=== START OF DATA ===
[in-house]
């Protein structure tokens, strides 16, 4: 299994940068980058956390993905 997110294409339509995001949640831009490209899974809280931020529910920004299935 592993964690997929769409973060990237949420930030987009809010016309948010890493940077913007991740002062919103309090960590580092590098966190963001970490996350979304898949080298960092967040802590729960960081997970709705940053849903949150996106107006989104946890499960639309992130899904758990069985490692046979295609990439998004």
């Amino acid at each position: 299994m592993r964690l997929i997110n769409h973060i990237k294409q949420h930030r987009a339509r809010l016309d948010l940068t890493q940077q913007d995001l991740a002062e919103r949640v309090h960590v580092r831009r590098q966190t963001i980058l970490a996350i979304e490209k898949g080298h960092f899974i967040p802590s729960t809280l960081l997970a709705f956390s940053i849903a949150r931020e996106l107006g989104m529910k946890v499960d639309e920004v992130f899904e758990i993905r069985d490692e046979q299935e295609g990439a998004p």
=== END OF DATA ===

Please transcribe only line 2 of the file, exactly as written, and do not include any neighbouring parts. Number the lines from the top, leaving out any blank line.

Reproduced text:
């Protein structure tokens, strides 16, 4: 299994940068980058956390993905 997110294409339509995001949640831009490209899974809280931020529910920004299935 592993964690997929769409973060990237949420930030987009809010016309948010890493940077913007991740002062919103309090960590580092590098966190963001970490996350979304898949080298960092967040802590729960960081997970709705940053849903949150996106107006989104946890499960639309992130899904758990069985490692046979295609990439998004």